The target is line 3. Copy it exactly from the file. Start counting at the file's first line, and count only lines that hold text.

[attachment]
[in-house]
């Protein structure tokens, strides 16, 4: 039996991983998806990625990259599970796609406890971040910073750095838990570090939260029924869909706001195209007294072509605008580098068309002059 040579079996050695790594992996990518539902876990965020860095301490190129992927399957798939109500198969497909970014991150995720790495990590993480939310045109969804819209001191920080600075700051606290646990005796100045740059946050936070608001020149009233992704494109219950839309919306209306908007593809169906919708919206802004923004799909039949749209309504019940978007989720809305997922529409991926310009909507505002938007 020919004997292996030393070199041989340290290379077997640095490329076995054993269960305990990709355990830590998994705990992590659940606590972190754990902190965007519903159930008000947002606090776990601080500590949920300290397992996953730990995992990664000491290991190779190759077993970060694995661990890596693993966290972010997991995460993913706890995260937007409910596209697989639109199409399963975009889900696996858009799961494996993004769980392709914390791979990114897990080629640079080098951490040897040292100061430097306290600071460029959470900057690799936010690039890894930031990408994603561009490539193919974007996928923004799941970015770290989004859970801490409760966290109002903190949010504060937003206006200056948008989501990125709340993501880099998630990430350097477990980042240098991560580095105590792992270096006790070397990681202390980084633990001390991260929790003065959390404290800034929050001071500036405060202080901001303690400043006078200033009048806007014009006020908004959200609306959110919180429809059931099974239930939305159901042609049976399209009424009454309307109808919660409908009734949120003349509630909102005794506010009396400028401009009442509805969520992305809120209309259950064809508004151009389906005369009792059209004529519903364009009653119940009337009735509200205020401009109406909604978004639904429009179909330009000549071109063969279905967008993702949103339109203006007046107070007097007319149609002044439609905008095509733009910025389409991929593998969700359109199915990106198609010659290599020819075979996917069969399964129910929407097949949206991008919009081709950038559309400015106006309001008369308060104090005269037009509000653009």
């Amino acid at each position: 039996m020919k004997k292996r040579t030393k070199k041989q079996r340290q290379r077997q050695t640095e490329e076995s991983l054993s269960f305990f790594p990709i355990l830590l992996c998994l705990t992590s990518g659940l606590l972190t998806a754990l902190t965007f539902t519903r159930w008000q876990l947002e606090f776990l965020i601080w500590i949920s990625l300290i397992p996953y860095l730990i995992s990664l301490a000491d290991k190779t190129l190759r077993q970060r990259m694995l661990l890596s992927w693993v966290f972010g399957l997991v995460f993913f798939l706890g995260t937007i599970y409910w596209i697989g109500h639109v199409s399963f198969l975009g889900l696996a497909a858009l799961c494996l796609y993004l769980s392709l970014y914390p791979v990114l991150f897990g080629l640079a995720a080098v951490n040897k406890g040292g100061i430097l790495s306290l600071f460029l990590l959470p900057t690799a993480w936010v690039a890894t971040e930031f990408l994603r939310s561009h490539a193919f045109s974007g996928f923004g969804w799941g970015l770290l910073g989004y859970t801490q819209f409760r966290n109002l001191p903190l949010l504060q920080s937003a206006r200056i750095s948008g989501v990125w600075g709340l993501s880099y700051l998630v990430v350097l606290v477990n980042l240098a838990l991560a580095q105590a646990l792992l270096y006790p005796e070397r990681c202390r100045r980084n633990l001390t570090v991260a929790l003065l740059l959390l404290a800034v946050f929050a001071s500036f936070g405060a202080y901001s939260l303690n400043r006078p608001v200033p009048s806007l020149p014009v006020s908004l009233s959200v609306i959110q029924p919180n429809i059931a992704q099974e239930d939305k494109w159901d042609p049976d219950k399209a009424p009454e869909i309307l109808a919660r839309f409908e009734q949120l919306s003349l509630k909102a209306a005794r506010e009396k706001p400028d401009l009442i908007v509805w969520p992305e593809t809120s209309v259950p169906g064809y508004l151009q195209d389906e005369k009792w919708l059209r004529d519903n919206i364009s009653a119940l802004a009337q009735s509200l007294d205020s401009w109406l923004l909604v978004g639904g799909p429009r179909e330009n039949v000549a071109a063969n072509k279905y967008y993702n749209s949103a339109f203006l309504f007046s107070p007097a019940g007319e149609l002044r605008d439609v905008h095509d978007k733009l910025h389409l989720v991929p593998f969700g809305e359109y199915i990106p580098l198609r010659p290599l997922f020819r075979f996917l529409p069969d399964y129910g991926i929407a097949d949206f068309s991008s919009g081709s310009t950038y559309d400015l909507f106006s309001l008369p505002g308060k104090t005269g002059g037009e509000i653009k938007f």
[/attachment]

């Amino acid at each position: 039996m020919k004997k292996r040579t030393k070199k041989q079996r340290q290379r077997q050695t640095e490329e076995s991983l054993s269960f305990f790594p990709i355990l830590l992996c998994l705990t992590s990518g659940l606590l972190t998806a754990l902190t965007f539902t519903r159930w008000q876990l947002e606090f776990l965020i601080w500590i949920s990625l300290i397992p996953y860095l730990i995992s990664l301490a000491d290991k190779t190129l190759r077993q970060r990259m694995l661990l890596s992927w693993v966290f972010g399957l997991v995460f993913f798939l706890g995260t937007i599970y409910w596209i697989g109500h639109v199409s399963f198969l975009g889900l696996a497909a858009l799961c494996l796609y993004l769980s392709l970014y914390p791979v990114l991150f897990g080629l640079a995720a080098v951490n040897k406890g040292g100061i430097l790495s306290l600071f460029l990590l959470p900057t690799a993480w936010v690039a890894t971040e930031f990408l994603r939310s561009h490539a193919f045109s974007g996928f923004g969804w799941g970015l770290l910073g989004y859970t801490q819209f409760r966290n109002l001191p903190l949010l504060q920080s937003a206006r200056i750095s948008g989501v990125w600075g709340l993501s880099y700051l998630v990430v350097l606290v477990n980042l240098a838990l991560a580095q105590a646990l792992l270096y006790p005796e070397r990681c202390r100045r980084n633990l001390t570090v991260a929790l003065l740059l959390l404290a800034v946050f929050a001071s500036f936070g405060a202080y901001s939260l303690n400043r006078p608001v200033p009048s806007l020149p014009v006020s908004l009233s959200v609306i959110q029924p919180n429809i059931a992704q099974e239930d939305k494109w159901d042609p049976d219950k399209a009424p009454e869909i309307l109808a919660r839309f409908e009734q949120l919306s003349l509630k909102a209306a005794r506010e009396k706001p400028d401009l009442i908007v509805w969520p992305e593809t809120s209309v259950p169906g064809y508004l151009q195209d389906e005369k009792w919708l059209r004529d519903n919206i364009s009653a119940l802004a009337q009735s509200l007294d205020s401009w109406l923004l909604v978004g639904g799909p429009r179909e330009n039949v000549a071109a063969n072509k279905y967008y993702n749209s949103a339109f203006l309504f007046s107070p007097a019940g007319e149609l002044r605008d439609v905008h095509d978007k733009l910025h389409l989720v991929p593998f969700g809305e359109y199915i990106p580098l198609r010659p290599l997922f020819r075979f996917l529409p069969d399964y129910g991926i929407a097949d949206f068309s991008s919009g081709s310009t950038y559309d400015l909507f106006s309001l008369p505002g308060k104090t005269g002059g037009e509000i653009k938007f």